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Citizens Energy delivers the heat for struggling families

Sarah Talmadge

BALTIMORE — Tiara Frierson and her children found refuge in a family shelter last year after an illness left her hospitalized and unpaid rent and utility bills left them homeless.

The strain of keeping the heat on during a difficult time was almost too much to bear, said Frierson, expressing hope that families facing similar crises can find help to stay warm in the dead of winter.

“The utility bills were just overwhelming,” said an emotional Frierson from the pulpit of the Salem United Methodist Church during an event last week kicking off the heating oil assistance program run by Citizens Energy Corporation of Boston in partnership with CITGO Petroleum. “I’m just glad that the shelter was here to take us in.”

The shelter, run out of the church’s basement, is one of over 220 nationwide to receive heating oil this year through the $60 million Citizens-CITGO initiative, which also delivers free fuel to Native American tribes, tenant-owned cooperatives and individual households in over 20 states, including Massachusetts.

Former U.S. Rep. Joseph P. Kennedy II, the founder and chairman of Boston-based Citizens Energy, said stories like Frierson’s illustrate the tough choices faced by families all across the country.

“The federal fuel assistance program reaches only one-fifth of all the eligible households in the U.S.,” said Kennedy. “Millions of families just go cold at night in their own home. It’s not just the statistics that strike you, it’s the people behind them.”

Before Kennedy joined with CITGO President Alejandro Granado to unspool a hose from a fuel truck and fill the outdoor tank of the shelter with heating oil, U.S. Rep. Elijah Cummings (D-Maryland) praised the companies for stepping up to try and fill the gap in the heating needs of low-income families in Maryland and other states.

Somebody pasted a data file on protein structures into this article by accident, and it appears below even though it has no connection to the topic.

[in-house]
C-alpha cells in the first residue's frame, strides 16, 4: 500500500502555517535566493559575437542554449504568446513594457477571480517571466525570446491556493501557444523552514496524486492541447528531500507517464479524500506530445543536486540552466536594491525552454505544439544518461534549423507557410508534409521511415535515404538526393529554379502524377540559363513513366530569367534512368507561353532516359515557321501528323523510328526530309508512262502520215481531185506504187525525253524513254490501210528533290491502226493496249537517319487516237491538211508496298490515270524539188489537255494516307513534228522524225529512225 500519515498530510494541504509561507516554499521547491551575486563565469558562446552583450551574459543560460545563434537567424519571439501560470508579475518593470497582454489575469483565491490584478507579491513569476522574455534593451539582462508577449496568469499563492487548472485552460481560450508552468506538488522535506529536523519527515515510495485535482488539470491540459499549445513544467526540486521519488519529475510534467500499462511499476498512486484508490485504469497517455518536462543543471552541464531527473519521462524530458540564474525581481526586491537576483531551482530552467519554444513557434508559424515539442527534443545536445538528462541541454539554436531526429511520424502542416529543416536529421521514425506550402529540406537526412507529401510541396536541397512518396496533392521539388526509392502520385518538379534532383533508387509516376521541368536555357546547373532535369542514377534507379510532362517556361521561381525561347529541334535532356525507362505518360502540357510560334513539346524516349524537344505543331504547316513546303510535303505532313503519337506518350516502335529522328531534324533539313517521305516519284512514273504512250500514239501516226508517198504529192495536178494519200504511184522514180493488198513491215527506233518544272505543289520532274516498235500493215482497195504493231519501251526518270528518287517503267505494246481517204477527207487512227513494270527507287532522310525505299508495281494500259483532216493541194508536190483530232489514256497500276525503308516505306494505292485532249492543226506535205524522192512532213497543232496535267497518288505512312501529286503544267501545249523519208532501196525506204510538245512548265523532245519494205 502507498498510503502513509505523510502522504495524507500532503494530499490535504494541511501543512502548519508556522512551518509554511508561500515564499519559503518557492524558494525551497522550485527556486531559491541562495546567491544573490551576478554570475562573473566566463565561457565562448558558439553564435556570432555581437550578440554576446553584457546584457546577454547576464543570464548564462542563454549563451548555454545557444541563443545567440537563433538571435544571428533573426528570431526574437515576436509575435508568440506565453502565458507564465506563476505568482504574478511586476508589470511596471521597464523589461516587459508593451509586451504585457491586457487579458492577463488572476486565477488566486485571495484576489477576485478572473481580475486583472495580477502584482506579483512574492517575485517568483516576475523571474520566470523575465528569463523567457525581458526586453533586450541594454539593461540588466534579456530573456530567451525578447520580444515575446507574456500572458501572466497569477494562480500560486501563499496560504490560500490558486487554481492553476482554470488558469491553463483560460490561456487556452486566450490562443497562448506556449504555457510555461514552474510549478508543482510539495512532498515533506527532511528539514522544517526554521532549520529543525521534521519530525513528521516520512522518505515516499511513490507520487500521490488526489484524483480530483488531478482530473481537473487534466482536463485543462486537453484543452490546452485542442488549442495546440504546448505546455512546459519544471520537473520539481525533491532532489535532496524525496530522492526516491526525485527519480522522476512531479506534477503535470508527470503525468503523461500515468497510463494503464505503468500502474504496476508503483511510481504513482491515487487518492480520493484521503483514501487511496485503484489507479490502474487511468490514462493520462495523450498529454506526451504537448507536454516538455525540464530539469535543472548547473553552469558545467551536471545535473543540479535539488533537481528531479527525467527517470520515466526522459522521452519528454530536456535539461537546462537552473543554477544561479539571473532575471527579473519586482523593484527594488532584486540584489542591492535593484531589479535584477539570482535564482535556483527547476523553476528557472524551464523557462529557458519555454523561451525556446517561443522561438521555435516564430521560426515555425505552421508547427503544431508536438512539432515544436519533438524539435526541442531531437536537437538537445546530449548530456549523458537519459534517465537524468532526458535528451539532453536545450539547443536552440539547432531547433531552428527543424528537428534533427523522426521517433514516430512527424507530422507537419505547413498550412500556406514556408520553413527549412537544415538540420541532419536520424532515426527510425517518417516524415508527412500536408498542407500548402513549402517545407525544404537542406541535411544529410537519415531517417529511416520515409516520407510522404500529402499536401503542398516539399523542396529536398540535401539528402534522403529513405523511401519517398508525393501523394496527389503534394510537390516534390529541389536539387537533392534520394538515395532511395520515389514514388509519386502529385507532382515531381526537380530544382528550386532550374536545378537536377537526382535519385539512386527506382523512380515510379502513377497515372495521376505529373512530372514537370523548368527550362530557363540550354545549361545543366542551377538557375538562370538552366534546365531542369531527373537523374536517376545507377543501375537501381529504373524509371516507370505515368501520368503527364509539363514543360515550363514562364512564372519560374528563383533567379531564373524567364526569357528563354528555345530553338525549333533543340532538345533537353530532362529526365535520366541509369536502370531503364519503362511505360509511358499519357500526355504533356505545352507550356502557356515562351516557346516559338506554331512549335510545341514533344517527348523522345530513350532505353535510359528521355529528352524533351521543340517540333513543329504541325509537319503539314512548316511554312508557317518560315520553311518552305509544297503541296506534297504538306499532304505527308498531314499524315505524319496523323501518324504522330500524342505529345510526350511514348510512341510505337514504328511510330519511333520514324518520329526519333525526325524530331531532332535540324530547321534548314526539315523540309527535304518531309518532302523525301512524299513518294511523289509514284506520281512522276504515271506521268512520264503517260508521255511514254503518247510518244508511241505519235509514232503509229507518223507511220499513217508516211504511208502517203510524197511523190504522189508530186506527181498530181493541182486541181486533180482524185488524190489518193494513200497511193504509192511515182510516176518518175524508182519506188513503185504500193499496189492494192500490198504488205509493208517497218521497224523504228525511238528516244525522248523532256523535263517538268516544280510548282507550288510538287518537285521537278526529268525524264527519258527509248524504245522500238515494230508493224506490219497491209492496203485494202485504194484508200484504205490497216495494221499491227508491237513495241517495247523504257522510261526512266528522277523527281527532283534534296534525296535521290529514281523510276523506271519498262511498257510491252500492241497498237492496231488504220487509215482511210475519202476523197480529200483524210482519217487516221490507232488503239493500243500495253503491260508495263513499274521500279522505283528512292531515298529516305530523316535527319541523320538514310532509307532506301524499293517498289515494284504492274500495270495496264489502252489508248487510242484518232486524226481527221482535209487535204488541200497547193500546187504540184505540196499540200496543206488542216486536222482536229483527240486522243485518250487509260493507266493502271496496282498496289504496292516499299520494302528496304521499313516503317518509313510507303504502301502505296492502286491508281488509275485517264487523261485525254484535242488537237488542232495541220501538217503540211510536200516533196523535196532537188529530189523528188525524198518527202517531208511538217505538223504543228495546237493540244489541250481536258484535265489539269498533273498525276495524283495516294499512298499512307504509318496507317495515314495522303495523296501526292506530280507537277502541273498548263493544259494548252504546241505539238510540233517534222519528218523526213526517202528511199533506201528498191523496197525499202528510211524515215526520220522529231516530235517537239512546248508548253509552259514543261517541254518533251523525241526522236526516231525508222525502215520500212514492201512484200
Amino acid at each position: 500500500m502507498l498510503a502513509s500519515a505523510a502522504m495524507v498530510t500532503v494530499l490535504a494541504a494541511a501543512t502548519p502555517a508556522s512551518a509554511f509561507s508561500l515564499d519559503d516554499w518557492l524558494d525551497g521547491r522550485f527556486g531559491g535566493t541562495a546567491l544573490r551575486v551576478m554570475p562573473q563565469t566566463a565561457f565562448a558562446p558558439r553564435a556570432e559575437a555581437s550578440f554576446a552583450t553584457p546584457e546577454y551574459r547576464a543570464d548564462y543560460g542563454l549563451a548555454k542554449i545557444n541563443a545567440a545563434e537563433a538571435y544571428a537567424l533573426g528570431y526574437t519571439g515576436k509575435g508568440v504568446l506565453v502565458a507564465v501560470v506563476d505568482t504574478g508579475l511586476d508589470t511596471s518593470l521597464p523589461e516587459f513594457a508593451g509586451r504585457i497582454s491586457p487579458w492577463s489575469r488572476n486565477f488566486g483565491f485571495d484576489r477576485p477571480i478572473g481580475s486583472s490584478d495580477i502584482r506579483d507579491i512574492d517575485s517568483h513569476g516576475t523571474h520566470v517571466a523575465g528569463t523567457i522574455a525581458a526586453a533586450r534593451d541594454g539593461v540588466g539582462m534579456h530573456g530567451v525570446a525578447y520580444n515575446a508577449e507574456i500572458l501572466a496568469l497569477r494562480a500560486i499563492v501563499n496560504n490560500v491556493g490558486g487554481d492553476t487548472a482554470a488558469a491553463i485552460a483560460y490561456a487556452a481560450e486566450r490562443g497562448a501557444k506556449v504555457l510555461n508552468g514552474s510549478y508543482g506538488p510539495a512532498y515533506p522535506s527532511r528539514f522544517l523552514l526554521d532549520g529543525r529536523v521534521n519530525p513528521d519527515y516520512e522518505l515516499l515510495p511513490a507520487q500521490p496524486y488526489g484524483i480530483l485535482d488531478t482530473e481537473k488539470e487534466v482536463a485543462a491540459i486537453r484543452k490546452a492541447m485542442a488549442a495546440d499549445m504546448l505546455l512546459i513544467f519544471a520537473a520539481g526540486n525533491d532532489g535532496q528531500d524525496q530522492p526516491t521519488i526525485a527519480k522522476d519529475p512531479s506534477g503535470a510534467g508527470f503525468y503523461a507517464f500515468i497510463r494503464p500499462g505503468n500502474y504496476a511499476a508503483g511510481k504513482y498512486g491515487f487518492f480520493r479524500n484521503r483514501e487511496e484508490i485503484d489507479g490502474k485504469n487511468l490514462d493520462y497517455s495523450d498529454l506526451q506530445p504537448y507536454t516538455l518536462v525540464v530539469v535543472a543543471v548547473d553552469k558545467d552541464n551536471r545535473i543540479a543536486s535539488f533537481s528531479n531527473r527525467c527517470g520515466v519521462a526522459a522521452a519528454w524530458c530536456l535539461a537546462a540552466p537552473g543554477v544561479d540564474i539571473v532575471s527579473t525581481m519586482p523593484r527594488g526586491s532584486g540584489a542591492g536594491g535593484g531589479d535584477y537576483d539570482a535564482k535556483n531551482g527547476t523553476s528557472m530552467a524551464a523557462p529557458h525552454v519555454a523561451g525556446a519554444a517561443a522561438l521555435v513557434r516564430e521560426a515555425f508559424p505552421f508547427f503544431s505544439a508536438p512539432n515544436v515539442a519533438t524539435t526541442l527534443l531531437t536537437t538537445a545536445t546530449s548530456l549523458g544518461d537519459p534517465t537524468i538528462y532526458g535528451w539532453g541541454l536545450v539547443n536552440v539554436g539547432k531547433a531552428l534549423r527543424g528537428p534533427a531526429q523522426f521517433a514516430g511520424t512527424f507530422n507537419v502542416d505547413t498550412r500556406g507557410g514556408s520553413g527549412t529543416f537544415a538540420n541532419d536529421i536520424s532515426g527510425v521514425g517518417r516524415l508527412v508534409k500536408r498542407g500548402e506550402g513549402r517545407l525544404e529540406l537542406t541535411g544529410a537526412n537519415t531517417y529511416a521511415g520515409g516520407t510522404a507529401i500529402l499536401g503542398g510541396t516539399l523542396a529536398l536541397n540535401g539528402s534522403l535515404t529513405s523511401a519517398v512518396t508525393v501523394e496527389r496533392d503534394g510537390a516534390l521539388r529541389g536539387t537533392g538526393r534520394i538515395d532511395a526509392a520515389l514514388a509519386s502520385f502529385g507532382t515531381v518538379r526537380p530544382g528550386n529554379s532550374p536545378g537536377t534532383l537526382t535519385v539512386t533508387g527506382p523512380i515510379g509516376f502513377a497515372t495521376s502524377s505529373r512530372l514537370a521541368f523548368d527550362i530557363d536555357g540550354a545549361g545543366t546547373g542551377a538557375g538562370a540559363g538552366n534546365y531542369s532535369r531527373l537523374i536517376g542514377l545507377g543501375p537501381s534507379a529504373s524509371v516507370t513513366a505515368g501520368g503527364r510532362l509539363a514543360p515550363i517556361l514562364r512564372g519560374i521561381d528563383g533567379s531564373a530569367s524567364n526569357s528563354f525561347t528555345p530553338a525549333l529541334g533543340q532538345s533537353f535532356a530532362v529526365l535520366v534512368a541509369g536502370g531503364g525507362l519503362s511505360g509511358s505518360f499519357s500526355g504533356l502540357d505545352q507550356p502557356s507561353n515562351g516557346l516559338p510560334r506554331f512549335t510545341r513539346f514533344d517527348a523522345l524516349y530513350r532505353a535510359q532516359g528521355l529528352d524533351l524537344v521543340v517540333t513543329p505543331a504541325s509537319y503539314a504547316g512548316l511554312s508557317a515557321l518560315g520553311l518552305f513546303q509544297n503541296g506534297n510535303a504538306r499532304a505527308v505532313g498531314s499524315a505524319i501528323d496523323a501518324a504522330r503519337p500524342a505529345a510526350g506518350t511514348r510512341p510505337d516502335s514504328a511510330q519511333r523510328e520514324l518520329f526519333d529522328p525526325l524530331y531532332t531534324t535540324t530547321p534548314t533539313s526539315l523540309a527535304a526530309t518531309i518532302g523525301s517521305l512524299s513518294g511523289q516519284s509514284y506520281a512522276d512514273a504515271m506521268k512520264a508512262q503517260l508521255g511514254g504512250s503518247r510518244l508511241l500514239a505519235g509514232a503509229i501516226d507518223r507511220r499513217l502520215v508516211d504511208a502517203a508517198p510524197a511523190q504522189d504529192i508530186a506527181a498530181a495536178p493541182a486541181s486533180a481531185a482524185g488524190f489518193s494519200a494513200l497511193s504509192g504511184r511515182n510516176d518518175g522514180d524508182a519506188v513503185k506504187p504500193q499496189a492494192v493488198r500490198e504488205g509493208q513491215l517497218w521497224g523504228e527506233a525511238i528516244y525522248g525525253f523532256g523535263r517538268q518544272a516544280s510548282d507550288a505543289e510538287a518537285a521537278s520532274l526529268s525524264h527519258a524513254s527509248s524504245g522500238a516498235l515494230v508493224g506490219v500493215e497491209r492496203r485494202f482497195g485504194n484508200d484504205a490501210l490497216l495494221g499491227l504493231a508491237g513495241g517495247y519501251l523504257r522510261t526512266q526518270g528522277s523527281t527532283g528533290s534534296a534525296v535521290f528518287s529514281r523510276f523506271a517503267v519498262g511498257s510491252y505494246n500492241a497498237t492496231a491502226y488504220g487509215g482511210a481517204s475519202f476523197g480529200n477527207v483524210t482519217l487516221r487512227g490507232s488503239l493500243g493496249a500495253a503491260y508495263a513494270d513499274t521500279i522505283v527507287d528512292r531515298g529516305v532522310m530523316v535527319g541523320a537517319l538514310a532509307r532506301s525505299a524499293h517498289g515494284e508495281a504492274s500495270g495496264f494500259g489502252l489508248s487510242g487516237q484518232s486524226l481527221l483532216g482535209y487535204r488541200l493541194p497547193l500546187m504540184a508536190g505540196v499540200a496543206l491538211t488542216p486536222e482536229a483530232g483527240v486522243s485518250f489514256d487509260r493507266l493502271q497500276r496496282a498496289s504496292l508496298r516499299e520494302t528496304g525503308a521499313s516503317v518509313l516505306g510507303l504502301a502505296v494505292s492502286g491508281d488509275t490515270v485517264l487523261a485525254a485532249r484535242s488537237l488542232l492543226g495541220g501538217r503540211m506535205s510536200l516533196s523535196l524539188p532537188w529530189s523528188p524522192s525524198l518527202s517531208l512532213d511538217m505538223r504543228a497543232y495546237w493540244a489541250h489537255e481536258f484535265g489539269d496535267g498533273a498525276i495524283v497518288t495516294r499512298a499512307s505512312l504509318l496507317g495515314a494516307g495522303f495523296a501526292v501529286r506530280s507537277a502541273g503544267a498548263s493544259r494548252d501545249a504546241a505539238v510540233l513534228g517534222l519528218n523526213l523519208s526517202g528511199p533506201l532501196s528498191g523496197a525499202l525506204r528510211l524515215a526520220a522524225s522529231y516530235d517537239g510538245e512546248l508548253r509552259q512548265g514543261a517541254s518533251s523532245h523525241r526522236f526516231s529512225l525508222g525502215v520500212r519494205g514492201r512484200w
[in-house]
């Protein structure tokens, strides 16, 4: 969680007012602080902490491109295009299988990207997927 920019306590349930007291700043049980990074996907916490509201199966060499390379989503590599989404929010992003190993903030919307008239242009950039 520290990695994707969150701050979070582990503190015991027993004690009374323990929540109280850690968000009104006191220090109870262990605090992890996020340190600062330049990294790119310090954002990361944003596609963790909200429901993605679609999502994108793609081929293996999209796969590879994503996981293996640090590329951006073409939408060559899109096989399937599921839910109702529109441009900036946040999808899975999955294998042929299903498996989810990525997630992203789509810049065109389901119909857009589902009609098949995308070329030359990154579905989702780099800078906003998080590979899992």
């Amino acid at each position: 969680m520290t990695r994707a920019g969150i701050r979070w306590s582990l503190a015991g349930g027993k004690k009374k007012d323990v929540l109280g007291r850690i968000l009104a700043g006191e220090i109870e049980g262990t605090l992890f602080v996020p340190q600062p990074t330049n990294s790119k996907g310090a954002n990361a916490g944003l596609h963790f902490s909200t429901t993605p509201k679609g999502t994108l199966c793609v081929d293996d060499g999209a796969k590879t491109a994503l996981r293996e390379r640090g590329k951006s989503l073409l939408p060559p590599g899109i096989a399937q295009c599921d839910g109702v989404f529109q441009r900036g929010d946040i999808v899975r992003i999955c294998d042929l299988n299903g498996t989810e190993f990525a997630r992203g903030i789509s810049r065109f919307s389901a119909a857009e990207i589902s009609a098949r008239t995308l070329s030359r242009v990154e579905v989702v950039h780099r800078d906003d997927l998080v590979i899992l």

“The demand is greater and the resources are shorter,” said the veteran Baltimore congressman as a murmur of “amens” arose from the packed stone sanctuary. “We must not turn our heads away from the working poor — remember, we could be in the same position. The help you provide to families is bigger than just the oil. It’s about helping children lead stable lives.”

The CITGO president noted that 2013 marks the eighth year that the Houston-based oil firm, which is owned by Venezuela’s national oil company, has partnered with Citizens Energy to provide heating oil to needy families. He noted that the warmth comes as a gift from the people of Venezuela and President Hugo Chavez, who has supported the initiative since its creation in the wake of high heating prices following Hurricane Katrina in 2005.

“The CITGO-Venezuela Heating Oil Program has been one of the most important energy assistance efforts in the United States,” said Granado, who joined with the congregation in praying for the recovery of Chavez.

The Venezuelan president has been in Havana since December recuperating from his fourth cancer surgery.

“This year, as families across the Eastern Seaboard struggle to recover from the losses caused by Hurricane Sandy, this donation becomes even more significant,” Granado said.

Granado noted that the program has helped over 1.7 million stay warm over the last eight years through the donation of more than 200 million gallons of heating oil worth more than $400 million.

Kennedy praised Chavez, CITGO and Venezuela as the only company and the only country that responded to his appeals for help to assist low-income households with their rising heating costs.

“I don’t see Exxon responding. I don’t see other major oil companies heating the homes of the poor,” said Kennedy.